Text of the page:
Most of our WPIAL coverage on Steel City Blitz is objective coverage, discussing standings, playoff scenarios, and Games of the Week. This project is be something a little different – a first-person account of my family visiting different towns and stadiums throughout Western Pennsylvania. Two years ago I started the Tour of the WPIAL with visits to Rochester, Southmoreland, and West Greene. Unfortunately we weren’t able to make any visits in 2020 due to the COVID pandemic, but with fans allowed back in attendance this year, the Tour continues! This week our family ventured to Sto-Rox High School to check out the explosive offensive of the Vikings, and it did not disappoint.
Municipalities: Stowe Twp, McKees Rocks Borough
The area making up McKees Rocks and Stowe Township is bounded to the east by the Ohio River and to the south by Chartiers Creek. The creek forms the dividing boundary between the limits of the City of Pittsburgh and McKees Rocks. With the connectivity of waterways, this area was a popular settlement among Native Americans. Archeological finds in the area date back nearly 5000 years, making it one of the oldest areas of human habitation in Eastern North America. The area near the confluence of Chartiers Creek and the Ohio River was the home of a large Native American burial mound, which was the first site excavated by the Carnegie Museum of Natural History, beginning in 1896.
The Adena people settled the area around 1000 B.C. and were later conquered by the Hopewell people around 500 B.C. Both cultures contributed to the Mound. Chartiers Creek derives its name from Peter Chartier, a fur trader who lived near the Shawnee village in the early 1700s. In the 1750s, as European settlers came westward, the area was considered for construction of a fortification by the British. Ultimately, after George Washington surveyed the entire area, he chose “the Forks” between the Allegheny and Monongahela for the construction of a fort (which became Fort Pitt and the foundation of Pittsburgh), rather than the McKees Rocks area. In 1769, Colonel Alexander McKee (a British Indian agent and guide who worked at Fort Pitt) was given one square mile of property at the confluence of Chartiers Creek and the Ohio River and the term “McKee’s Rocks” came into use to refer to the area.
The area itself originally belonged to Moon Township, one of the seven original townships of Allegheny County, until 1788. In 1790, it became a part of the newly formed Fayette Township, and was part of Robinson Township when it was formed in 1801. Finally, it became a part of Stowe Township in 1869. By the middle of the 20th century, the use of the apostrophe “s” had largely disappeared, and the name appeared regularly thereafter as McKees Rocks, which was incorporated as a Borough in 1892.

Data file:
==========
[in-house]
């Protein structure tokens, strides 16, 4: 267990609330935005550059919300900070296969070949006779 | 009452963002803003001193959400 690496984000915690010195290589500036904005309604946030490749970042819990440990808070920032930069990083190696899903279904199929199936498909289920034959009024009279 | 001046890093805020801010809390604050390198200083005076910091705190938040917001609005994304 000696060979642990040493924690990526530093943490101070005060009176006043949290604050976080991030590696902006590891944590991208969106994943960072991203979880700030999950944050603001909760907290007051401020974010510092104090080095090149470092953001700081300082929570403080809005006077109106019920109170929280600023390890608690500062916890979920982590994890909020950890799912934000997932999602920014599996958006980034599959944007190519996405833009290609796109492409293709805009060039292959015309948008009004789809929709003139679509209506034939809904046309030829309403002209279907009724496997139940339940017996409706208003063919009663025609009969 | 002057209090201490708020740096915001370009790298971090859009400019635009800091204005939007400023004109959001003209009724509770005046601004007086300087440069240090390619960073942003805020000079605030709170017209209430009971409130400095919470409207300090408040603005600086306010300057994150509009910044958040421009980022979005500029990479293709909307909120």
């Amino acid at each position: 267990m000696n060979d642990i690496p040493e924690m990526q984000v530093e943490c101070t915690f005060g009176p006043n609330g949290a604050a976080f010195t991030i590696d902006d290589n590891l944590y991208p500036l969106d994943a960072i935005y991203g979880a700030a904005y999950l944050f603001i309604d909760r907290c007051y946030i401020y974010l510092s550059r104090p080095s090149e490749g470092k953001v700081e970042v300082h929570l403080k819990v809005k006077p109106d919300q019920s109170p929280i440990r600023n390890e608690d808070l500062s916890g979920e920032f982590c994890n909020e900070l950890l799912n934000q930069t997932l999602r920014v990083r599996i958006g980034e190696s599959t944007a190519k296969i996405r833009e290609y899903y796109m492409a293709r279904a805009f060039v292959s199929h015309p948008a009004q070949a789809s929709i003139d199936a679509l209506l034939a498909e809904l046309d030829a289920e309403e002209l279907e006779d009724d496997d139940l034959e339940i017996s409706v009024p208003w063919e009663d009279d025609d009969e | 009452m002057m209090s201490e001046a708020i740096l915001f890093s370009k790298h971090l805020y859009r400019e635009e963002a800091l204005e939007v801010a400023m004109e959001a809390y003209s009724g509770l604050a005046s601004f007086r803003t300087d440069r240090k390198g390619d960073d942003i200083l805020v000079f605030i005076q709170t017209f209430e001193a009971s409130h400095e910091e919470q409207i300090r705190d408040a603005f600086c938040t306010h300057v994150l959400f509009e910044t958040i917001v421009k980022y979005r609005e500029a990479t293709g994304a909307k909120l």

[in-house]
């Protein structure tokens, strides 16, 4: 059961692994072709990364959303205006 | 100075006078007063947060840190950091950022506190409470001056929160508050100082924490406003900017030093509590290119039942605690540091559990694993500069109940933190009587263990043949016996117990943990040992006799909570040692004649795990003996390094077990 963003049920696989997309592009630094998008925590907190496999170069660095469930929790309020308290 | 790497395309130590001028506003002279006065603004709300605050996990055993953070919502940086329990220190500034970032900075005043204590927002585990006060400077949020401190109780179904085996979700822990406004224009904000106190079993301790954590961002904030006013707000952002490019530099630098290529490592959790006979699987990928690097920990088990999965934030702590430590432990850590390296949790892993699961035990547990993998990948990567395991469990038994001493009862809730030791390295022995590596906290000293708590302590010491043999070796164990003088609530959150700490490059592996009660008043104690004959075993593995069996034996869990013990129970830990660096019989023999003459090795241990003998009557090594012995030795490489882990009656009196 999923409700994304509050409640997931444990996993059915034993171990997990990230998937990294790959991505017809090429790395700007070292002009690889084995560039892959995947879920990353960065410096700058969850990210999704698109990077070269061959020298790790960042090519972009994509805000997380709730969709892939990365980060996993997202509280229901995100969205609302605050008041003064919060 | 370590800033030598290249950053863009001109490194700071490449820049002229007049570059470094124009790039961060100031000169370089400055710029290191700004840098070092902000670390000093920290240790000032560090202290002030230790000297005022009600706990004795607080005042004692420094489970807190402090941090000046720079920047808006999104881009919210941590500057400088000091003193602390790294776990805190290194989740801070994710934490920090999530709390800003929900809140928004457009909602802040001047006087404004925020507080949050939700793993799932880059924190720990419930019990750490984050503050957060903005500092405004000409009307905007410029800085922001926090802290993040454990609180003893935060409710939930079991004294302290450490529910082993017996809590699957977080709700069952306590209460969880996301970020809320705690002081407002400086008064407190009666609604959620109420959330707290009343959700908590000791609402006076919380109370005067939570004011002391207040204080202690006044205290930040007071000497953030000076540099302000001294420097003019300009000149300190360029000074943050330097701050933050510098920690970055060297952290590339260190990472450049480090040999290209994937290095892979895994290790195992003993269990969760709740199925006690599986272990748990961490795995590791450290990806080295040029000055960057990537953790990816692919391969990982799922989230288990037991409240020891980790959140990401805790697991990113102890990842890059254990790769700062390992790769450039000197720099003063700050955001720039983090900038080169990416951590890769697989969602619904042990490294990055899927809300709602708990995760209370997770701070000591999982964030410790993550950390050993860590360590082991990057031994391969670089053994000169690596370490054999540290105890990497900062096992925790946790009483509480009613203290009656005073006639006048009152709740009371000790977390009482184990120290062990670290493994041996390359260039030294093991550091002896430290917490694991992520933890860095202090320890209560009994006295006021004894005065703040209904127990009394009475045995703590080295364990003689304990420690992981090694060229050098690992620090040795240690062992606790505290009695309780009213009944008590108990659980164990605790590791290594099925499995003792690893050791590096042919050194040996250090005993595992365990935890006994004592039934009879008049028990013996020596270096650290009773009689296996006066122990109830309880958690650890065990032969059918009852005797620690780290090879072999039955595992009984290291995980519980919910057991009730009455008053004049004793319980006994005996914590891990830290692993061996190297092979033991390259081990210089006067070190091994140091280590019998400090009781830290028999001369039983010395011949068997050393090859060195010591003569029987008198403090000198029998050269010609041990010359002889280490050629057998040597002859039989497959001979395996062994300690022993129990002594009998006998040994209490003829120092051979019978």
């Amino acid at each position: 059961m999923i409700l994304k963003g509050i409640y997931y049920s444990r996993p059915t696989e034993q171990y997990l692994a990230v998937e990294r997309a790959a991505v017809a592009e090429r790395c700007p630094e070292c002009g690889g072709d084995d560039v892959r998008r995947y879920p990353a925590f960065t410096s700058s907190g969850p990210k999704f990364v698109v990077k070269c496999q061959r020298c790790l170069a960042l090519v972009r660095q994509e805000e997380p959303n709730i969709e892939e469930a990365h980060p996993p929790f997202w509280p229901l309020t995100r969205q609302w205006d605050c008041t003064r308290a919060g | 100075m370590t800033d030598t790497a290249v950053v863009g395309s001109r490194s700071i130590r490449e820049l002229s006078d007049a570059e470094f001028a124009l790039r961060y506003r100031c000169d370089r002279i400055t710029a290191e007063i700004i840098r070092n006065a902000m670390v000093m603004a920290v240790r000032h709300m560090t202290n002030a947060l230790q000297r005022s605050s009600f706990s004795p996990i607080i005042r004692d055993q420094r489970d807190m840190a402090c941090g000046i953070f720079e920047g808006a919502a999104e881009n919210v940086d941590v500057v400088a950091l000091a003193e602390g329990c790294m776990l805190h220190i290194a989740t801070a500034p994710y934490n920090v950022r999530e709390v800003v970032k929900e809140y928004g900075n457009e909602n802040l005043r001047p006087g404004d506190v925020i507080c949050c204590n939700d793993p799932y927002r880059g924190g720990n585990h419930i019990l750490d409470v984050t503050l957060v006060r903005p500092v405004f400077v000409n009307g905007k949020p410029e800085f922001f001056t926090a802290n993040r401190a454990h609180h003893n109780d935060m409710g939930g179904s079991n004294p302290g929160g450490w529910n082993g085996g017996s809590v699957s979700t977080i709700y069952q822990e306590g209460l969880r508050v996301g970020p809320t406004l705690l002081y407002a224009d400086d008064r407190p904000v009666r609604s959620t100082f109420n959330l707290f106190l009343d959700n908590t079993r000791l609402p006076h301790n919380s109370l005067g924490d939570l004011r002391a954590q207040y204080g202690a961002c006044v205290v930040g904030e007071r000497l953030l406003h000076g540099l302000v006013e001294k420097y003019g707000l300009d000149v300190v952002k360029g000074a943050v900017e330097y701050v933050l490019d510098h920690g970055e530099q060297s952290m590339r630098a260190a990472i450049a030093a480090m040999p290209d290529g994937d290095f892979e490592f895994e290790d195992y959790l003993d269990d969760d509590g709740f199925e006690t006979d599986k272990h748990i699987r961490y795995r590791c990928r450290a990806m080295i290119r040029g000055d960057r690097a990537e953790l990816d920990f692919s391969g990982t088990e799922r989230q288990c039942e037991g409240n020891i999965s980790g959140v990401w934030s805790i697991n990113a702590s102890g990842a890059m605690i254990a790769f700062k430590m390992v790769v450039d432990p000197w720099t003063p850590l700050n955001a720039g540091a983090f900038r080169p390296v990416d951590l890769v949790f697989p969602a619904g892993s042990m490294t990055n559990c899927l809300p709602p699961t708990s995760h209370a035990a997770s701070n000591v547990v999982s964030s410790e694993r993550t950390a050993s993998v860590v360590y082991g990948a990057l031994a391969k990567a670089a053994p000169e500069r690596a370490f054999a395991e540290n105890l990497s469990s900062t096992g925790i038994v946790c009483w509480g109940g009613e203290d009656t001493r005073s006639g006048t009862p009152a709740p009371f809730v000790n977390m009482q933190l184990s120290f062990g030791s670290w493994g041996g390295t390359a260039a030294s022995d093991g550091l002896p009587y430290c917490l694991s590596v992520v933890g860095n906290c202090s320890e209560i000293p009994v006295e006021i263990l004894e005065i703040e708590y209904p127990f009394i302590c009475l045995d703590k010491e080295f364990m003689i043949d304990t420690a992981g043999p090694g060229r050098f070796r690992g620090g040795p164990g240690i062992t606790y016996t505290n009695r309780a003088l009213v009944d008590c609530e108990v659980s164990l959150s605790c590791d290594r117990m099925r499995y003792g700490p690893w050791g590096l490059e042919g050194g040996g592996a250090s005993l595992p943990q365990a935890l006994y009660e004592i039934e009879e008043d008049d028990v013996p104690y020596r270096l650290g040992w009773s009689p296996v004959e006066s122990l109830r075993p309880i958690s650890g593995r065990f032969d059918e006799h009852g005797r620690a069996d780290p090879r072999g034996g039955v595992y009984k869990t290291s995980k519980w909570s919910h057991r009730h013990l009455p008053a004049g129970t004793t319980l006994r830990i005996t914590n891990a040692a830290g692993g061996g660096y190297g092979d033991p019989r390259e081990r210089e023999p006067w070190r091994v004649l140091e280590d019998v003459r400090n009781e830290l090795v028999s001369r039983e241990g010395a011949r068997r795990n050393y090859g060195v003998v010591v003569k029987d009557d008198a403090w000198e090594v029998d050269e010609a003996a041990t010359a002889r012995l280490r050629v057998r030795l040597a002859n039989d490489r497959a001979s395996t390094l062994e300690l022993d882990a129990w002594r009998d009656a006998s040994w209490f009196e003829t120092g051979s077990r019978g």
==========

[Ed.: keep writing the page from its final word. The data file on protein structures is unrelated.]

Due to its location on the Ohio River, McKees Rocks became a major hub of industry. The Pittsburgh and Lake Erie Railroad came through the town, separating the area known as “The Bottoms” or “McKees Rocks Bottoms” (not to be confused with The Rock Bottom) from the rest of the community. The industry of the area attracted many immigrants from Central and Eastern Europe throughout the 20th Century. The Bottoms are still home to a number of industrial facilities as well as a residential neighborhood as well as a Byzantine Catholic and Ukrainian Catholic church. The McKees Rocks Bridge was built across the Ohio River in 1931 and was the longest bridge in Pennsylvania at the time of construction.
Sto-Rox School District was formed by the merger of Stowe Township School District and neighboring McKees Rocks School District in 1966. The current high school building, which is adjacent to the football field, was originally constructed in 1926 as Stowe Twp High School. The building has been used by Sto-Rox since the merger. The Stowe Stallions competed in WPIAL football from 1928-1965. In 1937 Stowe won the WPIAL Class A (which later became AA) Championship, defeating Mt. Pleasant Ramsay 13-0 in the title game. The McKees Rocks Rams have games recorded in 1902 and began continuous play in 1915. They joined the WPIAL in 1923 and were awarded the Class A (later AA) Championships in 1935 and 1936 based on Gardner Points. The merger of the two districts proved immediately successful on the football field, as Sto-Rox was awarded the Class A (later AA) Championship in 1966, the first year of their merger going 7-0-1.